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Thursday, August 24, 2017

No joy for lotfeeders, or their suppliers.

By Angus Brown  |  Source: MLA, NLRS, ACA

Key points

  • Grainfed cattle prices have been on the decline, losing 10% over the last two months.
  • Lotfeeder margins are currently low, and likely to result in fewer cattle on feed this quarter.
  • When feeder cattle supply improves in the spring, prices could fall a further 20¢/kg lwt. 


2017-08-24 Beef Fig 1

2017-08-24 Beef Fig 2

2017-08-24 Beef Fig 3

Grainfed cattle prices have fallen in line with the rest of the market, with the consistent decline putting pressure on lotfeeder margins. With pressure on lotfeeder margins comes lower feeder cattle prices, although, on a relative scale, they are performing ok.

The Queensland Over the Hooks 100 day Grainfed Cattle indicator continued to ease last week.  Grainfed cattle prices are now at two year lows, sitting at 513¢/kg cwt.  This is the culmination of a 10% decline since mid-June, with the indicator now sitting at a 14% discount to the same time last year.

Figure 1 shows that grainfed cattle input costs, being feeder cattle and grain prices, have also been on the decline over the last two months.  Input costs are not, however, sitting at a two year low, in fact they are not sitting far from the Grainfed cattle price, at 507¢/kg cwt.

Obviously this means lotfeeder margins are on the squeeze, as input costs approach selling costs.  Figure 2 shows that feeder steers bought last week, and contracted at the current price, will return just $20 in both northern and southern regions.  After overheads most lotfeeders are likely to be making a loss, but things are not as bad as during the high grain price days of 2009-2011.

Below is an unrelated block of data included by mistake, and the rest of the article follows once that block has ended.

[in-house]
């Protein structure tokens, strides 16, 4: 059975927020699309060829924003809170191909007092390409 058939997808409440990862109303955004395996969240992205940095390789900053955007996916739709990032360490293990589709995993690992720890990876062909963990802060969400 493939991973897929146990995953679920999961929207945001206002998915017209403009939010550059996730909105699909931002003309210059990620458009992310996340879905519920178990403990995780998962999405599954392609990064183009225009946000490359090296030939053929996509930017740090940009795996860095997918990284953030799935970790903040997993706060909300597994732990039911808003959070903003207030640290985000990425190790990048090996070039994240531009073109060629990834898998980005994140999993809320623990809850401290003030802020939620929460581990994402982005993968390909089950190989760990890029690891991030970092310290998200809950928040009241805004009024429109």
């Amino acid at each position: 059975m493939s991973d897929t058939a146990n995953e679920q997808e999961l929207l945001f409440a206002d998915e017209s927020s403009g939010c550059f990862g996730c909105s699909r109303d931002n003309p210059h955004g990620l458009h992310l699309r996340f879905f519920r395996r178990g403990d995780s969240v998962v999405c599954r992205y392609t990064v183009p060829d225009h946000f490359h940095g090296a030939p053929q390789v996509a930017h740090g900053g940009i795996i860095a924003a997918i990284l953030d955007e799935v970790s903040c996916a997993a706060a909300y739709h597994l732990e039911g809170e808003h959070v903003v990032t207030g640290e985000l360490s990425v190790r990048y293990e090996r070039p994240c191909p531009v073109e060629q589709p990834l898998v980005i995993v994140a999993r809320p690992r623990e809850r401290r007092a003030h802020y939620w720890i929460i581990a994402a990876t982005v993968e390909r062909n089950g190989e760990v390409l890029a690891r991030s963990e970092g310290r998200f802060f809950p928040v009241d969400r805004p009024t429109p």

The situation is a bit different now, compared to 2009-2011.  Back then cattle on feed numbers were low, with cattle going through feedlots at break-even to keep the doors open.  Currently there are plenty of cattle on feed, and we have seen over the past couple of years that weak margins don’t last long.

Having record numbers of cattle on feed is part of the problem, as strong numbers exiting feedlots is partly responsible for pushing the price of finished cattle down.

Interestingly, input costs are basically the same in northern and southern markets, but feeder and grain prices differ.  In the north sorghum and feed cereals are priced in the $280-300/t range, while in the south feed barley is at $210-230/t.  By contrast, feeder cattle in the south are cheaper, with the Medium-fed paddock feeder at 330¢/kg lwt, while the short fed feeder, more common in the north, is costing 309¢/kg lwt.

What does this mean?

It’s not unusual to see tight feeder cattle supply causing low lotfeeder margins at this time of year.  The question is what happen when supply improves in September and October.  Under current grainfed cattle and grain prices, feeder prices will have to fall 20¢/kg lwt for lotfeeder margins to improve back to $100/head.  Figure 2 shows that $100/head is more in line with recent history.

Alternatively the grainfed cattle price could rise 25¢/kg cwt, which would also restore margins to $100/head at current feeder cattle values.  This is not out of the question if the number of cattle on feed has declined. 

Mecardo information is provided to assist in your marketing decisions. It contains a range of data and views on the current market. It is not intended to constitute advice for a specific purpose. Before taking any action in relation to information contained within this report, you should seek advice from a qualified professional. The information is obtained from a variety of sources and neither Mecardo nor Ag Concepts Advisory will be held liable for any loss or damage whatsoever that may arise from the use of information or for any error or mis-statement contained in this report. 

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